Also, when the Mayor was asked in the Consul General’s letter if his support of the protestors reflected the official position of Seattle authorities, isn’t that when you say an unqualified “yes”? Isn’t that when you highlight that we’re a city in a county that just approved marriage equality by 67%; we’re a city that made City Hall available at no cost for weddings; we’re a city that added gays and lesbians to anti-discrimination laws in 1978; we’re a city with some of the most innovative queer youth support organizations in the country; and we’re a city proudly known as one of the best places for transgender people to live and work.

Back to resolutions and whether we should pass one

How connected a potential resolution subject is to life in Seattle is something we debate every time an idea for a resolution comes forward. I agree that injustice to one is an injustice to all. I believe the arc of the moral universe bends toward justice and that we need to push the arc in every generation. I believe even one person can make a difference raising his or her voice. And I think that when the Council adopts a resolution it should be because that resolution means something.

There are examples of resolutions the Council has passed where that connection has been stretched, but I know that, for my part, when I am approached about a resolution I push on what the local connection is that makes the resolution right for us to consider.

People have brought up immigration and the resolution we passed opposing Arizona’s approach to immigration law. In that resolution we called for a federal level approach to immigration reform.  I have argued before and will continue to argue that immigration reform is a city issue because we have people living in our city who can’t call for police or fire help without fear; who can’t go to the hospital without fear; who can’t engage in full lives without fear.  Immigration reform is a city issue.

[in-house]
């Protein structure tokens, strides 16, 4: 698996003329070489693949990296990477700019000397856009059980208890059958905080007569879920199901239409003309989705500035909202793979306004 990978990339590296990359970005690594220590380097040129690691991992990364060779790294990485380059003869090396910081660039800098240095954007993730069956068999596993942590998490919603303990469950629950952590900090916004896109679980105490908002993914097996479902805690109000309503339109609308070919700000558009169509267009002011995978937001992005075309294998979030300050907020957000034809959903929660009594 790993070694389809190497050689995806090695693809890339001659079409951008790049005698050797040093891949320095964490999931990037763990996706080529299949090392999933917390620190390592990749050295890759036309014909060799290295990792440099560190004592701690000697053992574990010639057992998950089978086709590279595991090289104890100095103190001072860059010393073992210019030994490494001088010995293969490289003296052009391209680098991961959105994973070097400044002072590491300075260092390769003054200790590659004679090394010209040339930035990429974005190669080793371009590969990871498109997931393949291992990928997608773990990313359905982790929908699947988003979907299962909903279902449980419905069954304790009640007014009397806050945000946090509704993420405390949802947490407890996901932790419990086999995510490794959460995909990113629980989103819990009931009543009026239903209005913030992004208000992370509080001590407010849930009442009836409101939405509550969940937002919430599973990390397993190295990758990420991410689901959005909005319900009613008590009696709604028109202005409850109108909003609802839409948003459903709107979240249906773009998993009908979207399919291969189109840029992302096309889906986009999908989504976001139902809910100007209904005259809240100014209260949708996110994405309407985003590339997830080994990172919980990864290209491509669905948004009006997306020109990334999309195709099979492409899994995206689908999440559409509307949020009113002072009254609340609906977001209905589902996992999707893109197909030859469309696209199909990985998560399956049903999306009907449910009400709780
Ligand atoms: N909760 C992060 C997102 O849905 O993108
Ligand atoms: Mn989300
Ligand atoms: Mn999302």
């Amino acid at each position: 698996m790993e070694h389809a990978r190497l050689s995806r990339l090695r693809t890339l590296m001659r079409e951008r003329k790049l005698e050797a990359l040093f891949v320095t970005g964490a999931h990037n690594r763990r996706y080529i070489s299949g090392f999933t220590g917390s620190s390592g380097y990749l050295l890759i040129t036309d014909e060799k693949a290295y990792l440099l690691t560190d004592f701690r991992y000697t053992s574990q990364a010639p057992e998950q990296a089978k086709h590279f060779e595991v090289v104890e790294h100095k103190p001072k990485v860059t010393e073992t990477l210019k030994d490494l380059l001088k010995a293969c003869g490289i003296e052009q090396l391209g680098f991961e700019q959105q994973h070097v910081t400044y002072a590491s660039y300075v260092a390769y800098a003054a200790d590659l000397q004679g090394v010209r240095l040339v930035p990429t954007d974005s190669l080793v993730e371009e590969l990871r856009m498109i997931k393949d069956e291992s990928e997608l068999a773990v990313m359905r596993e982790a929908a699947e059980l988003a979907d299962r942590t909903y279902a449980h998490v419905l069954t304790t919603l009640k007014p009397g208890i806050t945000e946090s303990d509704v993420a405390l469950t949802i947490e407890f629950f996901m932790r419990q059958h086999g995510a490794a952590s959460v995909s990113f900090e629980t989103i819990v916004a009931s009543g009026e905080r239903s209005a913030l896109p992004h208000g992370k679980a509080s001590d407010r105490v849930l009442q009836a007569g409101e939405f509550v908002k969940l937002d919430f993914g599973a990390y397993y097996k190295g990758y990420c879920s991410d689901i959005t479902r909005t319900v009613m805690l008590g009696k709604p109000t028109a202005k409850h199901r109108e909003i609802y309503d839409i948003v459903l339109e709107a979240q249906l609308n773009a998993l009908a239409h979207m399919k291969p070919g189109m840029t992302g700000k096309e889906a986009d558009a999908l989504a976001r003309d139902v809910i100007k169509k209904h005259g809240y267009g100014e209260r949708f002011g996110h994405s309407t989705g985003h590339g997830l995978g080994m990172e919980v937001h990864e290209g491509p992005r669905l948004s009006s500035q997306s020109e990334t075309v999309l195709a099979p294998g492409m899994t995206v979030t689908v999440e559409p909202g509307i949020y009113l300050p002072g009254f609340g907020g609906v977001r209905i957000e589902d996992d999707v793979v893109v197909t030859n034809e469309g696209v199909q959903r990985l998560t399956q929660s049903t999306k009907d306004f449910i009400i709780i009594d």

People have brought up the resolution on health care reform from a few years back. Not a city issue? Tell that to the uninsured in our city. We’re partners with King County in operating public health clinics that ensure health care access for the poorest among us. We need health care reform in our city.

And then I’ve heard that if Seattle cares enough to support circus animals and removal of the Snake River dams, then we can certainly show we care about LGBT people in Russia.  Those two resolutions from a decade ago come up over and over as examples of how the Council’s voice can be diluted or misunderstood.

What now?

What’s happening in Russia is deplorable. Let’s also recognize that what’s happening in 75 other countries not mentioned in the recent focus on Russia is equally deplorable (http://76crimes.com/). Instead of building conspiracy theories about why I didn’t say yes to a resolution, why not come up with strategies to better educate people on what’s happening in Russia and in these 76 countries, and give people real ways to be heard and make change. And do you want to talk about the situation for women in far too many parts of the globe? That can keep us busy with resolutions for a while, too.

If we need to do a resolution to make the point super clear, great, let’s do it — and let’s do it right. Let’s use the Council’s convening power and the platform made possible by Seattle Channel to get the best information we can about international human rights abuses against LGBT people in Russia and elsewhere, and let’s identify constructive steps City government and others in Seattle can take to effect change. I think the City’s LGBT Commission and Human Rights Commission can assist, but so can other Seattle-based organizations deeply involved in world affairs.

The resolution should mean something and shouldn’t be the end of people’s attention to what’s happening around the world and the attacks that happen in our own city and country.